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Updated at 5:00 pm on 27 December 2010
The Bolivian government has announced a sharp rise in the price of fuel, with petrol and diesel going up by more than 70%.
Vice-President Alvaro Garcia Linera says the state cannot go on subsidising prices when so much fuel is being smuggled abroad by profiteers, though it will compensate for the rise by raising public sector wages and freezing utility bills.
"We are bringing fuels up to international price levels," Mr Garcia says. "State subsidies cost $380 million ($NZ500 million) a year; we don't want this to continue. We buy expensive diesel fuel and sell it cheap."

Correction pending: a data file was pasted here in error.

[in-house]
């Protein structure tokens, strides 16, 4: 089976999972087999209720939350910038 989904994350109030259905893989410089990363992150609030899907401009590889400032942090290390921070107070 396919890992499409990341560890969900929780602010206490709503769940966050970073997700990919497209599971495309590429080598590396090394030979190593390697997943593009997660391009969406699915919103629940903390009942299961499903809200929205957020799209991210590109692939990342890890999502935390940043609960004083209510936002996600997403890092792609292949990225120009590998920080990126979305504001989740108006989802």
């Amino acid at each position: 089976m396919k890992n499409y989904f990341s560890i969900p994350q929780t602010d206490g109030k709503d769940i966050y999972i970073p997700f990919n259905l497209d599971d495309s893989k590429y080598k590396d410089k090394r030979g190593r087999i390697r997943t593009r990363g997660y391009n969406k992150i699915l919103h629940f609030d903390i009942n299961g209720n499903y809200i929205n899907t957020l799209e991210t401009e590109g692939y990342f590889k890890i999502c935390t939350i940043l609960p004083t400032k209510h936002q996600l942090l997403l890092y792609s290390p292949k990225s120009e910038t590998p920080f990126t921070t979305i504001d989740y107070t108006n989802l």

Low-octane petrol prices go up by 73% and diesel by 83%.
Mr Garcia says the move is aimed at stimulating energy companies to produce more oil and to import diesel and gasoline.
Fuel prices in the impoverished South American country have been frozen for almost a decade, so the price rise has stirred anger, the BBC reports.
The Drivers' Confederation, which groups bus and lorry operators, called an indefinite strike starting on Monday.
The sudden embracing of free-market principles will be a tough test of support for left-wing president Evo Morales, correspondents say.
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